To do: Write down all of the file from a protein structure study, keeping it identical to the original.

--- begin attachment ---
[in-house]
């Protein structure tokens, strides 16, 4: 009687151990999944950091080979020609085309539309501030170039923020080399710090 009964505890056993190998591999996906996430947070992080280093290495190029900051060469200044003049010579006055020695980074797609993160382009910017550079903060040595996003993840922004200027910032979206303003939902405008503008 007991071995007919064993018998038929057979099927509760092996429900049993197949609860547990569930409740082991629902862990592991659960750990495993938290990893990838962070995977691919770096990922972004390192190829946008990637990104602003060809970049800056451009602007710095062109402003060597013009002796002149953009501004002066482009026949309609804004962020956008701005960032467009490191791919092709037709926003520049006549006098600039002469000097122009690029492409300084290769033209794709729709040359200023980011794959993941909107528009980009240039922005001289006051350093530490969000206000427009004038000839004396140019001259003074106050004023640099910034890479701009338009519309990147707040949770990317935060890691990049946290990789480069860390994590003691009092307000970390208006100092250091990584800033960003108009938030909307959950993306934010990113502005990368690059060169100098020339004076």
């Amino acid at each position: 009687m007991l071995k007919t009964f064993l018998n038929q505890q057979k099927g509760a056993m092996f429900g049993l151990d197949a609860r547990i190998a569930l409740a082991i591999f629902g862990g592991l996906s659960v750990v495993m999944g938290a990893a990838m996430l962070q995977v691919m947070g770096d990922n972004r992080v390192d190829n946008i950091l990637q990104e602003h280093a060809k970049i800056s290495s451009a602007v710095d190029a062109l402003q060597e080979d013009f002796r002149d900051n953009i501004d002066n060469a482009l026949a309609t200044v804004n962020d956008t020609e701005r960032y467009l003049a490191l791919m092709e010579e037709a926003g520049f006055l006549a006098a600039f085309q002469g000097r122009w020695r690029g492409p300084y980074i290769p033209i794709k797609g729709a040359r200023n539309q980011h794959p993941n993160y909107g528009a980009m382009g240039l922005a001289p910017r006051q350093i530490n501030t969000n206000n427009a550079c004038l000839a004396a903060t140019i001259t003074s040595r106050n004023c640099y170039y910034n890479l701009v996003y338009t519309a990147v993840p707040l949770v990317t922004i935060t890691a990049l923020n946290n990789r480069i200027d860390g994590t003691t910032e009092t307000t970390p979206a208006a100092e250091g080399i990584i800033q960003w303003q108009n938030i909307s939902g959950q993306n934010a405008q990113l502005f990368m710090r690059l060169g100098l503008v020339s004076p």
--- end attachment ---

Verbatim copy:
[in-house]
């Protein structure tokens, strides 16, 4: 009687151990999944950091080979020609085309539309501030170039923020080399710090 009964505890056993190998591999996906996430947070992080280093290495190029900051060469200044003049010579006055020695980074797609993160382009910017550079903060040595996003993840922004200027910032979206303003939902405008503008 007991071995007919064993018998038929057979099927509760092996429900049993197949609860547990569930409740082991629902862990592991659960750990495993938290990893990838962070995977691919770096990922972004390192190829946008990637990104602003060809970049800056451009602007710095062109402003060597013009002796002149953009501004002066482009026949309609804004962020956008701005960032467009490191791919092709037709926003520049006549006098600039002469000097122009690029492409300084290769033209794709729709040359200023980011794959993941909107528009980009240039922005001289006051350093530490969000206000427009004038000839004396140019001259003074106050004023640099910034890479701009338009519309990147707040949770990317935060890691990049946290990789480069860390994590003691009092307000970390208006100092250091990584800033960003108009938030909307959950993306934010990113502005990368690059060169100098020339004076």
């Amino acid at each position: 009687m007991l071995k007919t009964f064993l018998n038929q505890q057979k099927g509760a056993m092996f429900g049993l151990d197949a609860r547990i190998a569930l409740a082991i591999f629902g862990g592991l996906s659960v750990v495993m999944g938290a990893a990838m996430l962070q995977v691919m947070g770096d990922n972004r992080v390192d190829n946008i950091l990637q990104e602003h280093a060809k970049i800056s290495s451009a602007v710095d190029a062109l402003q060597e080979d013009f002796r002149d900051n953009i501004d002066n060469a482009l026949a309609t200044v804004n962020d956008t020609e701005r960032y467009l003049a490191l791919m092709e010579e037709a926003g520049f006055l006549a006098a600039f085309q002469g000097r122009w020695r690029g492409p300084y980074i290769p033209i794709k797609g729709a040359r200023n539309q980011h794959p993941n993160y909107g528009a980009m382009g240039l922005a001289p910017r006051q350093i530490n501030t969000n206000n427009a550079c004038l000839a004396a903060t140019i001259t003074s040595r106050n004023c640099y170039y910034n890479l701009v996003y338009t519309a990147v993840p707040l949770v990317t922004i935060t890691a990049l923020n946290n990789r480069i200027d860390g994590t003691t910032e009092t307000t970390p979206a208006a100092e250091g080399i990584i800033q960003w303003q108009n938030i909307s939902g959950q993306n934010a405008q990113l502005f990368m710090r690059l060169g100098l503008v020339s004076p």